Uploaded image for project: 'Data Management'
  1. Data Management
  2. DM-6591

Implement exception translators in upstream pybind11

    XMLWordPrintable

Details

    • Story
    • Status: Done
    • Resolution: Done
    • None
    • None
    • None
    • 4
    • DRP F16-1, DRP F16-2
    • Data Release Production

    Description

      Pybind11 does not currently support translation of custom exceptions. This ticket tracks work done on upstream pybind11 (internal fork https://github.com/lsst-dm/pybind11-1) to implement this functionality. It should support functionality equivalent to (but not necessarily with the same API) as Boost Python exception translators (http://www.boost.org/doc/libs/1_61_0/libs/python/doc/html/reference/high_level_components/boost_python_exception_translato.html).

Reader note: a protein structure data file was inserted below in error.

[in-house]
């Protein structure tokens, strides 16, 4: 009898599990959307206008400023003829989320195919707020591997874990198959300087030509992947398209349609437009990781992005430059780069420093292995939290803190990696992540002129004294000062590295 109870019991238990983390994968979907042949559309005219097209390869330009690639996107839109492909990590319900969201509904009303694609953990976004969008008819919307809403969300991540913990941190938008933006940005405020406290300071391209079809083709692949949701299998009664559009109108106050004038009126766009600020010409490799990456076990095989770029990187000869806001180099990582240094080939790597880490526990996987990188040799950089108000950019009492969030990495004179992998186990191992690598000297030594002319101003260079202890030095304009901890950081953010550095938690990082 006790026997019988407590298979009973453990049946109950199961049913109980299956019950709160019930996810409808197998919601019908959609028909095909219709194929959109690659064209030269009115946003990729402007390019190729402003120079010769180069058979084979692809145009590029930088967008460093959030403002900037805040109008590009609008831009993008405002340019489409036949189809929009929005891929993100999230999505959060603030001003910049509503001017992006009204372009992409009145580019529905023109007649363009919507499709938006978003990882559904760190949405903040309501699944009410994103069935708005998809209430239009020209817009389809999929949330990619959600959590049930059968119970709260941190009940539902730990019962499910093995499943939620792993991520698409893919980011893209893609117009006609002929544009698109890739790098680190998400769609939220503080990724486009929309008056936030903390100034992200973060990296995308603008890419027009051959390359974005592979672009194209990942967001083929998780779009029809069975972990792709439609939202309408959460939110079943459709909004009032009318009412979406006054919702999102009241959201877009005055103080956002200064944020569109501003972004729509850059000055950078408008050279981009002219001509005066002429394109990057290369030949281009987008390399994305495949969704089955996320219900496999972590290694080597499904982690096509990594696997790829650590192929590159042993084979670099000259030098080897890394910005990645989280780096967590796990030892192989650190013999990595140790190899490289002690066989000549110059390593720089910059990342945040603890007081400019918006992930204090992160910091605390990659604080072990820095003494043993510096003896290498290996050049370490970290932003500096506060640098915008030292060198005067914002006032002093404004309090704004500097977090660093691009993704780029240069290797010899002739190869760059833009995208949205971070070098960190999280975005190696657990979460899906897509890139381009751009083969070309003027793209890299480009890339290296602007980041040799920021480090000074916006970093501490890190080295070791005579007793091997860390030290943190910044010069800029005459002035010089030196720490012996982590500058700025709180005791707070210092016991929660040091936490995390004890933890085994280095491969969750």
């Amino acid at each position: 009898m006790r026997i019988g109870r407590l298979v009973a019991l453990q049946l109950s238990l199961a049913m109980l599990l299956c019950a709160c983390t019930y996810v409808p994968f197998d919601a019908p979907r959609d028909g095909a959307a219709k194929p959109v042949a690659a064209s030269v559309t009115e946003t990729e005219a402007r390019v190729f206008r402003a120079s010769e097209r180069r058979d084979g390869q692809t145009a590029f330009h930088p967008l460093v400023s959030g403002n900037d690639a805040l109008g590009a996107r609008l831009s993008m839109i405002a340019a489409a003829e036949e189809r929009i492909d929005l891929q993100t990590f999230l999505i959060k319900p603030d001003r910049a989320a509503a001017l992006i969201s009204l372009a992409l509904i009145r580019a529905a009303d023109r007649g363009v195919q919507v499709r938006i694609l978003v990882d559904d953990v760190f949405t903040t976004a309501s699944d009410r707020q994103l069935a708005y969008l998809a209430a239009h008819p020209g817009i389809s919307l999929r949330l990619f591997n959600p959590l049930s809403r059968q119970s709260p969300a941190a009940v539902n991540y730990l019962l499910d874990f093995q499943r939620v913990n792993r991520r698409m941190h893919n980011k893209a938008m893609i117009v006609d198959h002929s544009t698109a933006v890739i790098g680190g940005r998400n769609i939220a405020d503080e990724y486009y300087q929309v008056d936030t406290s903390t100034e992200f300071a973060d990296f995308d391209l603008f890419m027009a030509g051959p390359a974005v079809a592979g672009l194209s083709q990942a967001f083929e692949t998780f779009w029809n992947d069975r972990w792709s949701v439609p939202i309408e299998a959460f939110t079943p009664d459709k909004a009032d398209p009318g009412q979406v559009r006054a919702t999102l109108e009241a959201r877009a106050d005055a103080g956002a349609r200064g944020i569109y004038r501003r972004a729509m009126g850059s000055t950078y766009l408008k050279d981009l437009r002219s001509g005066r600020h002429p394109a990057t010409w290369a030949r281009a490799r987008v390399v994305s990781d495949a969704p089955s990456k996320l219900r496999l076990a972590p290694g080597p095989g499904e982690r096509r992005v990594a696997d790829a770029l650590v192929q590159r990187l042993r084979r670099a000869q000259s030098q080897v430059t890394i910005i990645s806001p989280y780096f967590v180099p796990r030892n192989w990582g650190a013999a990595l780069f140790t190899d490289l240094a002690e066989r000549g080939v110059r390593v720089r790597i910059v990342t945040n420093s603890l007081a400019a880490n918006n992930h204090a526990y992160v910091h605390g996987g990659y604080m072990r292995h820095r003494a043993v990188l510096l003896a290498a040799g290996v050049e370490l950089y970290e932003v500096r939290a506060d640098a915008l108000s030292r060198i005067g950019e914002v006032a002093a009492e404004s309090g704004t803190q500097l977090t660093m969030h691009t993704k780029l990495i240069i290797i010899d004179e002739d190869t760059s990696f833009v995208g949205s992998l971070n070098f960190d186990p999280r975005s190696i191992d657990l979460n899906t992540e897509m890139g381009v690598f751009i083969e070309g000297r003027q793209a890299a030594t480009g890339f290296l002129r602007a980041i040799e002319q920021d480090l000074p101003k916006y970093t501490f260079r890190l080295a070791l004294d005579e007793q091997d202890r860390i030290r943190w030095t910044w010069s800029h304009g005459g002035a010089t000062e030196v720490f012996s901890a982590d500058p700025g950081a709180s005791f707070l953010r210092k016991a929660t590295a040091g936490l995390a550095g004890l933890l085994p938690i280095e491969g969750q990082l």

Attachments

        Issue Links

          Activity

            Initial attempt ready for review at https://github.com/lsst-dm/pybind11-1/pull/1. I expect we will need to iterate over the design a bit, since we probably cannot change it easily once (if) it is accepted upstream.

            Current design is quite bare bones, but offers a great degree of flexibility. We may want to reduce boilerplate a bit by adding some convenience functions. But we also may choose not to.

            pschella Pim Schellart [X] (Inactive) added a comment - Initial attempt ready for review at https://github.com/lsst-dm/pybind11-1/pull/1 . I expect we will need to iterate over the design a bit, since we probably cannot change it easily once (if) it is accepted upstream. Current design is quite bare bones, but offers a great degree of flexibility. We may want to reduce boilerplate a bit by adding some convenience functions. But we also may choose not to.